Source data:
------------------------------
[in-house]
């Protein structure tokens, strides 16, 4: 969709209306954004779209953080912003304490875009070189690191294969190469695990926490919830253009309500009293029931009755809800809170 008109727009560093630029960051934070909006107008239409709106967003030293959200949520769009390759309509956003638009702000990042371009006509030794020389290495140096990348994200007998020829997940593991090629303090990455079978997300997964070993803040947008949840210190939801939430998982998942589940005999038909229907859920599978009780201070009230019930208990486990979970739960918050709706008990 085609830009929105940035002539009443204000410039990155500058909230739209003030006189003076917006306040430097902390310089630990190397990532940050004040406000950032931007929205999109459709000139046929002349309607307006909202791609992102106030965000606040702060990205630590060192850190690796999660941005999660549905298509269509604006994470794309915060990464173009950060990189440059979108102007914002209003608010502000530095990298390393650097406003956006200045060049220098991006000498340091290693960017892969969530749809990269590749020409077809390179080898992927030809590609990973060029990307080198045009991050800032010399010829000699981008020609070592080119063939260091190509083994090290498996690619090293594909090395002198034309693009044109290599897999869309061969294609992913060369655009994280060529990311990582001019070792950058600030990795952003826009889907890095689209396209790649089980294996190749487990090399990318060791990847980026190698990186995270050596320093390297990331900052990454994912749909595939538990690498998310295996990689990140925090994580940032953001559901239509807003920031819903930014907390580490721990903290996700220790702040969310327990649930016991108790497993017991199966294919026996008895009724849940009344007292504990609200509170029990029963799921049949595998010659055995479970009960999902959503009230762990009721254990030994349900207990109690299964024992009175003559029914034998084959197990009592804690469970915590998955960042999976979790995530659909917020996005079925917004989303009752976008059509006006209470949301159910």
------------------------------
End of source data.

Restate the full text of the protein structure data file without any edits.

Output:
[in-house]
């Protein structure tokens, strides 16, 4: 969709209306954004779209953080912003304490875009070189690191294969190469695990926490919830253009309500009293029931009755809800809170 008109727009560093630029960051934070909006107008239409709106967003030293959200949520769009390759309509956003638009702000990042371009006509030794020389290495140096990348994200007998020829997940593991090629303090990455079978997300997964070993803040947008949840210190939801939430998982998942589940005999038909229907859920599978009780201070009230019930208990486990979970739960918050709706008990 085609830009929105940035002539009443204000410039990155500058909230739209003030006189003076917006306040430097902390310089630990190397990532940050004040406000950032931007929205999109459709000139046929002349309607307006909202791609992102106030965000606040702060990205630590060192850190690796999660941005999660549905298509269509604006994470794309915060990464173009950060990189440059979108102007914002209003608010502000530095990298390393650097406003956006200045060049220098991006000498340091290693960017892969969530749809990269590749020409077809390179080898992927030809590609990973060029990307080198045009991050800032010399010829000699981008020609070592080119063939260091190509083994090290498996690619090293594909090395002198034309693009044109290599897999869309061969294609992913060369655009994280060529990311990582001019070792950058600030990795952003826009889907890095689209396209790649089980294996190749487990090399990318060791990847980026190698990186995270050596320093390297990331900052990454994912749909595939538990690498998310295996990689990140925090994580940032953001559901239509807003920031819903930014907390580490721990903290996700220790702040969310327990649930016991108790497993017991199966294919026996008895009724849940009344007292504990609200509170029990029963799921049949595998010659055995479970009960999902959503009230762990009721254990030994349900207990109690299964024992009175003559029914034998084959197990009592804690469970915590998955960042999976979790995530659909917020996005079925917004989303009752976008059509006006209470949301159910």